- Mass litigation campaign filed by ITServe against the USCIS challenging the new visa regulations
- US District Court not persuaded by USCIS arguments on the need for ‘guaranteed work assignments’
- USCIS to submit an explanation for issues with H1B visa processing within 2 weeks
Recent changes in the H1B visa policy have led to a number of applications being denied and delayed. IT companies have been hit the hardest by this.
A lawsuit filed by ITServe Alliance, a coalition of IT companies in the USA has resulted in a US District Court judge ordering the US Citizenship and Immigration Services (USCIS) to explain the delays and denials of H1B processing.
ITServe Vs United States – Background To The Lawsuit
In February 2018, the USCIS issued a memorandum for IT companies to meet a number of new requirements when placing employees with H1B visas at third-party client sites.
When applying for new H1B visas or renewals of existing visas, these companies would also have to prove ‘guaranteed specific and non-speculative work assignments’ for the length of time the H1B visa would be issued for.
This typically is about 3 years. For this, the companies would have to submit evidence in the form of the employee’s itinerary and detailed customer contracts.
In addition, the employer would also have to prove that the employer-employee relationship will be maintained even when the employee is at a client site.
As a result of these new regulations, the processing of H1B visa applications was delayed considerably. A number of H1b visas were issued for a much shorter duration than the regular 3 year period. This ranged from a few weeks to a few months.
There was also a drastic increase in the number of H1B visa denials. According to one report, the H1B visa denial rate for IT service companies in the fiscal year ending 2018 ranged from 20% to 80% while it was only around 1% for non-service companies.
Companies that are part of the ITServe Alliance individually filed lawsuits challenging the legality of the new rules and denial of H1B visas. However, these typically resulted only in the USCIS reopening and reapproving petitions to avoid a judicial review of the new policies introduced.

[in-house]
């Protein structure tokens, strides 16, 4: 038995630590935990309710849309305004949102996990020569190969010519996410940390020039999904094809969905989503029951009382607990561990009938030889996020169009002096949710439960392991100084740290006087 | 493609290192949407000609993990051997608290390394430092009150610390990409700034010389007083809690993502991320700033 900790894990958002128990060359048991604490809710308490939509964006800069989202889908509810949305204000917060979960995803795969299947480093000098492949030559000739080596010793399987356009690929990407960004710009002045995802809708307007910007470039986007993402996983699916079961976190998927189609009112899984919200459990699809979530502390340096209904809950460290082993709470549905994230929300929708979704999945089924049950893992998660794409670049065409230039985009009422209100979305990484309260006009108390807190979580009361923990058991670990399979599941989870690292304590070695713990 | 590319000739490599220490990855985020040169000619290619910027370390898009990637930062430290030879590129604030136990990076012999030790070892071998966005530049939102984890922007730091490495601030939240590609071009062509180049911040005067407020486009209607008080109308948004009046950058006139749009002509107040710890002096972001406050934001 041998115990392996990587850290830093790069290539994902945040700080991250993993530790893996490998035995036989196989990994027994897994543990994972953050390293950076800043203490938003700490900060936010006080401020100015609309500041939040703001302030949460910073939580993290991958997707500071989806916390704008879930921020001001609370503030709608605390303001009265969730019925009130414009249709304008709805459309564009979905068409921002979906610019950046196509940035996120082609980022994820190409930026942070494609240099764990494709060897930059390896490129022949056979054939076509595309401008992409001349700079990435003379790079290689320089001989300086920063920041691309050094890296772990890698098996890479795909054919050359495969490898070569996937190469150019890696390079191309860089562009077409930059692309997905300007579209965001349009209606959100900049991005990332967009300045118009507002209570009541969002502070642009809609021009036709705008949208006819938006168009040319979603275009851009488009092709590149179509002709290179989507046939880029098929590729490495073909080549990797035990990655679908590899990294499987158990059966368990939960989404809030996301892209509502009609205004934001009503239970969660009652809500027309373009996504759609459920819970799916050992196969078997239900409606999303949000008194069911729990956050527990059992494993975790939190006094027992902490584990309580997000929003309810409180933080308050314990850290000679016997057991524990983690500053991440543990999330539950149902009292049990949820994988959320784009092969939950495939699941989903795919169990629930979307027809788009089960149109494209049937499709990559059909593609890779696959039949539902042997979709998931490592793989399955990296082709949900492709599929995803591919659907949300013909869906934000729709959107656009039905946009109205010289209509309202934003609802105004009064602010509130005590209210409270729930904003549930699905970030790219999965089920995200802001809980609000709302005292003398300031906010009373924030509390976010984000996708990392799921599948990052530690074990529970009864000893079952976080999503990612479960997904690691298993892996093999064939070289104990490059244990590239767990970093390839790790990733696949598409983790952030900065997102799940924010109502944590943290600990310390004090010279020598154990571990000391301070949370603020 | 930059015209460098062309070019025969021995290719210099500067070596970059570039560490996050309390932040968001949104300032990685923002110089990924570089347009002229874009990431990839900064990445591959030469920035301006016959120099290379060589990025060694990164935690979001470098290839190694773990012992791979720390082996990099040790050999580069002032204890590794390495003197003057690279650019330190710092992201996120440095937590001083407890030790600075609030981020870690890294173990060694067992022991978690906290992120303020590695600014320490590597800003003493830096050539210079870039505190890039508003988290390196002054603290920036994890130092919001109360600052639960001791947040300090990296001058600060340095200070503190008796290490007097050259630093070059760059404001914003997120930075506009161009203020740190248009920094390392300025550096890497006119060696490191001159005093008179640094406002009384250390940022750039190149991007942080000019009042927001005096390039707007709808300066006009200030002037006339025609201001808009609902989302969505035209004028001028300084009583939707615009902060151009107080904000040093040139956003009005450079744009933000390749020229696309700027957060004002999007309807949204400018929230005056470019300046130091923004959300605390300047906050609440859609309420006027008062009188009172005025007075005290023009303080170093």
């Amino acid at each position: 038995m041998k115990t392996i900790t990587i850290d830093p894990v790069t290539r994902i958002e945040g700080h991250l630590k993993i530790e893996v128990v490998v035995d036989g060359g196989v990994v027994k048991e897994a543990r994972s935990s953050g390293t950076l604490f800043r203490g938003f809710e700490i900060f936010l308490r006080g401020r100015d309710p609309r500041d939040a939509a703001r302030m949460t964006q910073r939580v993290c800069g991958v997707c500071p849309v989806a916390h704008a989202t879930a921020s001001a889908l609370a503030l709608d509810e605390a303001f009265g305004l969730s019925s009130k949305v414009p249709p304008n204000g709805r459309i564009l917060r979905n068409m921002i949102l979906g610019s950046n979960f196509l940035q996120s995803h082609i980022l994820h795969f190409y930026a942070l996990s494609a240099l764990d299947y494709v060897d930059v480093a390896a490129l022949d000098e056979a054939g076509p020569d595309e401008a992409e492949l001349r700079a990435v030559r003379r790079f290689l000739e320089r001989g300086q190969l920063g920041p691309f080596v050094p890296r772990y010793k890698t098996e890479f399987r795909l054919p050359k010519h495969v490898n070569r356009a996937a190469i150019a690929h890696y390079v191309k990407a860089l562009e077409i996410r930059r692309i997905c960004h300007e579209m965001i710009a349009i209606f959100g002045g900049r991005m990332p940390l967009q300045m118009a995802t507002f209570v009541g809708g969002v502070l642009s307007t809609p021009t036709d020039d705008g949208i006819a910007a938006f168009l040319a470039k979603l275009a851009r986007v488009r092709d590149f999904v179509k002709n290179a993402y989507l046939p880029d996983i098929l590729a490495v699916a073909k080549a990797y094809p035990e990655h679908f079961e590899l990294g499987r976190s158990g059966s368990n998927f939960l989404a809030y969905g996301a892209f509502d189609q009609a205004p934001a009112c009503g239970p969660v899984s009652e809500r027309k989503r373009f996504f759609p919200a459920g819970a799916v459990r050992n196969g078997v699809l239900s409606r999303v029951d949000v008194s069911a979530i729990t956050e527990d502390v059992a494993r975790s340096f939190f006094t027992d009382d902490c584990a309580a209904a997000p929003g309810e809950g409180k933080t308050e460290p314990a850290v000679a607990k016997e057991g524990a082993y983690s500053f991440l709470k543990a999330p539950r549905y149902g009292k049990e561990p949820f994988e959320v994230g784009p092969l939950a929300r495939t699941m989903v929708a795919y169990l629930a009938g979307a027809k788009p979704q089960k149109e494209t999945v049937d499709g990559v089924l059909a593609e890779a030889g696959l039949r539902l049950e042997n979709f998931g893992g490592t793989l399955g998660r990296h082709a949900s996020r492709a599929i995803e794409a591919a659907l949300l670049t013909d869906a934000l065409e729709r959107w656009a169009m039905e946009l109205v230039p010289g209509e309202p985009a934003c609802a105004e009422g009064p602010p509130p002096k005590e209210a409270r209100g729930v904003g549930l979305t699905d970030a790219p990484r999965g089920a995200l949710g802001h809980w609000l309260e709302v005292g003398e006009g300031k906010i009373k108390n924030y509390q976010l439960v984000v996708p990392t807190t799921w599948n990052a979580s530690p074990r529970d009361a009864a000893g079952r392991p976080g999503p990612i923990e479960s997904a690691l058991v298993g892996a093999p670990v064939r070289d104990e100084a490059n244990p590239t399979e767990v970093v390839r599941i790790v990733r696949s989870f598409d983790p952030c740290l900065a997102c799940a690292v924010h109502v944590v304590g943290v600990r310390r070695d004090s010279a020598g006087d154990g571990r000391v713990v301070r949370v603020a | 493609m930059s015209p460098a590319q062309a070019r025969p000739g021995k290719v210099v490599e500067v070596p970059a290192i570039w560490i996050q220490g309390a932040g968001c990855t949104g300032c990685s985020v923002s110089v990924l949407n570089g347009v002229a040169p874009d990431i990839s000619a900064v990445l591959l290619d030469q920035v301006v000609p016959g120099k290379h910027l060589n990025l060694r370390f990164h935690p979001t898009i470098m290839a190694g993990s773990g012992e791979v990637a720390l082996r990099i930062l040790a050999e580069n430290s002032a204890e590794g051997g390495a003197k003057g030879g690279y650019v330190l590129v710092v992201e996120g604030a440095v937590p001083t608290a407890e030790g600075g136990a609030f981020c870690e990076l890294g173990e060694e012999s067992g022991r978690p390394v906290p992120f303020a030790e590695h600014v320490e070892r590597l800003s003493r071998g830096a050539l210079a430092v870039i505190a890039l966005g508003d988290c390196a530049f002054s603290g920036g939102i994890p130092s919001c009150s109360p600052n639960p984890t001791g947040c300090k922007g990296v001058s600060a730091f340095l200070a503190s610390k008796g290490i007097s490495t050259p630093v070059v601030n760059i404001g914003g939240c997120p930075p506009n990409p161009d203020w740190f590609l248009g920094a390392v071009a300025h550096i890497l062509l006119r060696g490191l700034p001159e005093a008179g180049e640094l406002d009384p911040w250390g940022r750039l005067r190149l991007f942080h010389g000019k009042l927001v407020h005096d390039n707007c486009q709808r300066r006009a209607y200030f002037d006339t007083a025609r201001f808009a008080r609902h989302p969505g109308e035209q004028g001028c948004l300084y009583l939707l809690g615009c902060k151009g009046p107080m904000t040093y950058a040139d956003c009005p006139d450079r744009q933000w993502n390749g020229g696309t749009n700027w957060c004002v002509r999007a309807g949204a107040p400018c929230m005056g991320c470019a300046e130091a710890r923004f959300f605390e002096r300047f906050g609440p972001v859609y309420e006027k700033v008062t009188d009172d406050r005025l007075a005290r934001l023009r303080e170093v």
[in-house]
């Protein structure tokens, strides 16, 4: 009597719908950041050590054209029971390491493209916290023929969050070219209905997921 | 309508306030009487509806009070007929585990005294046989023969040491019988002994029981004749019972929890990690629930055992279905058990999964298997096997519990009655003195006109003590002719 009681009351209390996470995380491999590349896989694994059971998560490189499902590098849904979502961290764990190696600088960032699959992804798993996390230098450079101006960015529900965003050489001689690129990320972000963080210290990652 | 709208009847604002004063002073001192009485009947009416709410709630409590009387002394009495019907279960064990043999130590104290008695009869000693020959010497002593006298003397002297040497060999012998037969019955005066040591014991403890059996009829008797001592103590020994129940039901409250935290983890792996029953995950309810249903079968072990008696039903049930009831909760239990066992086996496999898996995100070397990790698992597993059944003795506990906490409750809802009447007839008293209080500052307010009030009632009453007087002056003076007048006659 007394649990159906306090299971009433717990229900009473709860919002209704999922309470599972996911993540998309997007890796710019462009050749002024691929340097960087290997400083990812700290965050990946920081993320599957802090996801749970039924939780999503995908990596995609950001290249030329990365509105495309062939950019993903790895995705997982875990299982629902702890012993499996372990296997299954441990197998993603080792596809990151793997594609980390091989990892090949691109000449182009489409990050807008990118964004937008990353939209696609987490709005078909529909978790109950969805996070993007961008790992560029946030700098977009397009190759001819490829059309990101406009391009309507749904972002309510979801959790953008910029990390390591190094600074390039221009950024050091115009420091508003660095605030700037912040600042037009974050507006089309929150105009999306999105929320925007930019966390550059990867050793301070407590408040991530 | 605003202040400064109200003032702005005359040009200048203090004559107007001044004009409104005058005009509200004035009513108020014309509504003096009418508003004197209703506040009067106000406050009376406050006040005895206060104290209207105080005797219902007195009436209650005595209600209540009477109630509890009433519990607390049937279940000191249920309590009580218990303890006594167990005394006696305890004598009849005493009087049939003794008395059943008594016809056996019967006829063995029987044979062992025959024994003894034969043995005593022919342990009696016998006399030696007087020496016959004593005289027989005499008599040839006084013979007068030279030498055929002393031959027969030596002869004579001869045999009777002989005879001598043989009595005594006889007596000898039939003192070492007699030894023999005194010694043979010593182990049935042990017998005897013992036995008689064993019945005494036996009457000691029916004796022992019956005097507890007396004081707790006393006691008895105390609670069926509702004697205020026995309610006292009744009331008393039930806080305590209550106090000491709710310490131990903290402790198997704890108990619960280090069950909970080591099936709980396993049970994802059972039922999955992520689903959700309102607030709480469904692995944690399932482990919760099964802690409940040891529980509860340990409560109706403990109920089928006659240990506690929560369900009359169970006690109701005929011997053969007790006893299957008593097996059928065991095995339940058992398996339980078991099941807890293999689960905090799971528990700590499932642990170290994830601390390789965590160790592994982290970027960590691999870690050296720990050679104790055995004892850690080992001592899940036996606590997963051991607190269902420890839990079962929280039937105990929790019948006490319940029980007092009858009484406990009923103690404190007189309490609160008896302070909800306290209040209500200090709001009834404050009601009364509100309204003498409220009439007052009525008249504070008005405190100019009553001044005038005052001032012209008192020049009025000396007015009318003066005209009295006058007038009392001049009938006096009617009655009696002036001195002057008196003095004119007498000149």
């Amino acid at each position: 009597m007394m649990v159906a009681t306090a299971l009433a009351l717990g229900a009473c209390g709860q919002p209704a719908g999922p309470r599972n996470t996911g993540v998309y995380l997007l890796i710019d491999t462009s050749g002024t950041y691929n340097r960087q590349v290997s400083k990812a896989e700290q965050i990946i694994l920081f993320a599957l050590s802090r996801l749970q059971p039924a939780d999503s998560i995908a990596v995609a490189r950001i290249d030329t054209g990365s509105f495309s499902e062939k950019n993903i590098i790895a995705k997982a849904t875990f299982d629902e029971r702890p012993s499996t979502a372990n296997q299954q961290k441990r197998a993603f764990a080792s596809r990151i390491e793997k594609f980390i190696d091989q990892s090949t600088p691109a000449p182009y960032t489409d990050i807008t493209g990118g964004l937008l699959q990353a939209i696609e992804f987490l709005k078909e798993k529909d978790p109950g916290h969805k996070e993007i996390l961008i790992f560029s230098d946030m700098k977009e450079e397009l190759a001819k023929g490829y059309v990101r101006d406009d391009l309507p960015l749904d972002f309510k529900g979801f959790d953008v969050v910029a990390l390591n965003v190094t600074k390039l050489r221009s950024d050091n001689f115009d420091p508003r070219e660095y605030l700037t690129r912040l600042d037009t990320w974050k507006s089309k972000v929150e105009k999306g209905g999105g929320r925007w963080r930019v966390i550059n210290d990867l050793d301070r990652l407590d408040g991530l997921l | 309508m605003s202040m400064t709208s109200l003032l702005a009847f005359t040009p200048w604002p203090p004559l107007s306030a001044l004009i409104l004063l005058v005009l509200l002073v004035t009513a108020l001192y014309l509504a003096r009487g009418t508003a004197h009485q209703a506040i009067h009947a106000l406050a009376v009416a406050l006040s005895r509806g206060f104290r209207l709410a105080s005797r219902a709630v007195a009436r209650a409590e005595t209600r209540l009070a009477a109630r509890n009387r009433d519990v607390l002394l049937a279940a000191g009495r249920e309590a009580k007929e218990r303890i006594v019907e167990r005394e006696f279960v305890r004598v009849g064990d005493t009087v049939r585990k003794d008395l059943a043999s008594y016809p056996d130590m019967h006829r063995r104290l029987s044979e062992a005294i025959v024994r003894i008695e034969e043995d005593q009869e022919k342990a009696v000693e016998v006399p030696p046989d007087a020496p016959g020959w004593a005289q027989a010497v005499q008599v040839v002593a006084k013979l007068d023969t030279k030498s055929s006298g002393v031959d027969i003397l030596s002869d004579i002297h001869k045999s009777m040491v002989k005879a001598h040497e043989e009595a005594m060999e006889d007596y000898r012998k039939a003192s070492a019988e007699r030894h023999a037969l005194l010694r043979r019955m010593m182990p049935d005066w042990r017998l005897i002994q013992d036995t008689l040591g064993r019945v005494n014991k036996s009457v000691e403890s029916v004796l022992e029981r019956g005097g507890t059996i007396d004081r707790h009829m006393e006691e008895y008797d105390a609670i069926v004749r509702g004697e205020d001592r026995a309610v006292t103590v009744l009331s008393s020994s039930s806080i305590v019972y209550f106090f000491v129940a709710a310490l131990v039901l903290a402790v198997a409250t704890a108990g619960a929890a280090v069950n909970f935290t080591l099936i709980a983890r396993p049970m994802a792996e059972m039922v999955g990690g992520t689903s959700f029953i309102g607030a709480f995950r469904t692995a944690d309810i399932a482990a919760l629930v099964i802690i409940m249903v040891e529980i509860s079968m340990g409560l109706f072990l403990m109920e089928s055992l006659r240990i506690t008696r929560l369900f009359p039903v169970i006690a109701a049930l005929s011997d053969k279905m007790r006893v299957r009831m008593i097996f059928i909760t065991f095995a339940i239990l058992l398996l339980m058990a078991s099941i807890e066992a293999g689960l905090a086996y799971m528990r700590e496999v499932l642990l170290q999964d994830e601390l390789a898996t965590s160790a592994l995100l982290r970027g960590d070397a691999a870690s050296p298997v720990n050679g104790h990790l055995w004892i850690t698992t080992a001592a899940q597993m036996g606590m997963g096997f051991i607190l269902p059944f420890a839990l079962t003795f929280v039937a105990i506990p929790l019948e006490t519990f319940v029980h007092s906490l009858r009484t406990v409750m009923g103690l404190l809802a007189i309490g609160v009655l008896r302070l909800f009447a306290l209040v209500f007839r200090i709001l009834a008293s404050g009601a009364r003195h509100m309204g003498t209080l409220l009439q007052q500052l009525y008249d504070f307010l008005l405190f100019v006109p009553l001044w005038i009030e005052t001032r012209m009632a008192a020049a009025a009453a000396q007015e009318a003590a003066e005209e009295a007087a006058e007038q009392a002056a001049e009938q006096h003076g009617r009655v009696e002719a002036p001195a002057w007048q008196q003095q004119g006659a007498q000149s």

While this did provide relief for the individual plaintiffs, it did not prevent the USCIS from continuing to do as it liked.
Why The Lawsuit?
When the individual lawsuits did not succeed in bringing about change in the USCIS policy, ITServe and its member companies conducted a mass litigation campaign along with attorney Jonathan Wasden.
Since the cases had overlapping legal issues, the US District Court for the District of Columbia ordered them to be consolidated under the name “ITSERVICE ALLIANCE v. CISSNA, D.D.C.18-cv-2350”.
This was designed at forcing the USCIS to defend their new policies in open court. Through this campaign, ITServe challenged the legality of:
- The USCIS policy to increase the amount of evidence companies employing H1B visa holders at client locations had to provide in relation to the evidence needed by companies employing H1B visa holders at their own sites.
- The need for medical/nurse staffing companies and IT consulting firms to prove “guaranteed specific and non-speculative work assignments” for the complete 3-year duration of the H1B visa.
- The power of the USCIS to randomly decide how long the H1b visa would be valid for. In some cases, visas have been approved for only 1 day at a time. This has made employers pay additional fees to submit H1B vise extension petitions and kept the companies from utilizing the full potential of the employee.
The matter was heard by Judge Rosemary M Collyer who expressed skepticism over the USCIS’s argument that the new rules merely re-interpreted the existing visa policy.
The district court judge was also not persuaded by the USCIS’s argument over the legality of the ‘Employer-Employee Relationship’ test and the need for IT service companies to give ‘guaranteed work assignments’.
The judge observed that the employer letter submitted along with the H1B visa petition and the labor condition application form should prove that a job is guaranteed and hence fulfills the basic statutory requirement. In addition, the court noted that the USCIS demand for a guaranteed work assignment for the entire three year period is unreasonable.
The court has demanded an explanation from the USCIS on the need to prove ‘guaranteed specific and non-speculative work assignment’ for the complete three-year H1B visa duration.
An explanation has also been sought for the denials and delays of H1B visa petitions. The USCIS has been given two weeks to submit these explanations.
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